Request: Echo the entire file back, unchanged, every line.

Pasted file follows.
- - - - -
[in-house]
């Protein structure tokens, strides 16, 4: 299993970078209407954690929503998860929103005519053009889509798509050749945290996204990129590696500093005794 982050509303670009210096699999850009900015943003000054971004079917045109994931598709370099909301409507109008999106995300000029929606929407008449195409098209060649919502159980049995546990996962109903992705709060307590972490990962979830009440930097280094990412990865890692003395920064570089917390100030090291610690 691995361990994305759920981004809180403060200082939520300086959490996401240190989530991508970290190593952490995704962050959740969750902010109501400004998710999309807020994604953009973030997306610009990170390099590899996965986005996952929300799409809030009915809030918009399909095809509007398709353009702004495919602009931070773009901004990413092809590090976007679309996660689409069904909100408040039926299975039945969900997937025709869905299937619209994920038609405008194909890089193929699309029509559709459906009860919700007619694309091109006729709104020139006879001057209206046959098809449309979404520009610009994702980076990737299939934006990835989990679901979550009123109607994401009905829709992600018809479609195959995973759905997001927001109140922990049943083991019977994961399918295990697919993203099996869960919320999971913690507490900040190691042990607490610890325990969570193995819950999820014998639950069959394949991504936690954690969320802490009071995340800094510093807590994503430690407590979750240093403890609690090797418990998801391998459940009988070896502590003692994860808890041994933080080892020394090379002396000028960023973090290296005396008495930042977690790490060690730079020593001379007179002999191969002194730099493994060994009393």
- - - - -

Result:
[in-house]
């Protein structure tokens, strides 16, 4: 299993970078209407954690929503998860929103005519053009889509798509050749945290996204990129590696500093005794 982050509303670009210096699999850009900015943003000054971004079917045109994931598709370099909301409507109008999106995300000029929606929407008449195409098209060649919502159980049995546990996962109903992705709060307590972490990962979830009440930097280094990412990865890692003395920064570089917390100030090291610690 691995361990994305759920981004809180403060200082939520300086959490996401240190989530991508970290190593952490995704962050959740969750902010109501400004998710999309807020994604953009973030997306610009990170390099590899996965986005996952929300799409809030009915809030918009399909095809509007398709353009702004495919602009931070773009901004990413092809590090976007679309996660689409069904909100408040039926299975039945969900997937025709869905299937619209994920038609405008194909890089193929699309029509559709459906009860919700007619694309091109006729709104020139006879001057209206046959098809449309979404520009610009994702980076990737299939934006990835989990679901979550009123109607994401009905829709992600018809479609195959995973759905997001927001109140922990049943083991019977994961399918295990697919993203099996869960919320999971913690507490900040190691042990607490610890325990969570193995819950999820014998639950069959394949991504936690954690969320802490009071995340800094510093807590994503430690407590979750240093403890609690090797418990998801391998459940009988070896502590003692994860808890041994933080080892020394090379002396000028960023973090290296005396008495930042977690790490060690730079020593001379007179002999191969002194730099493994060994009393």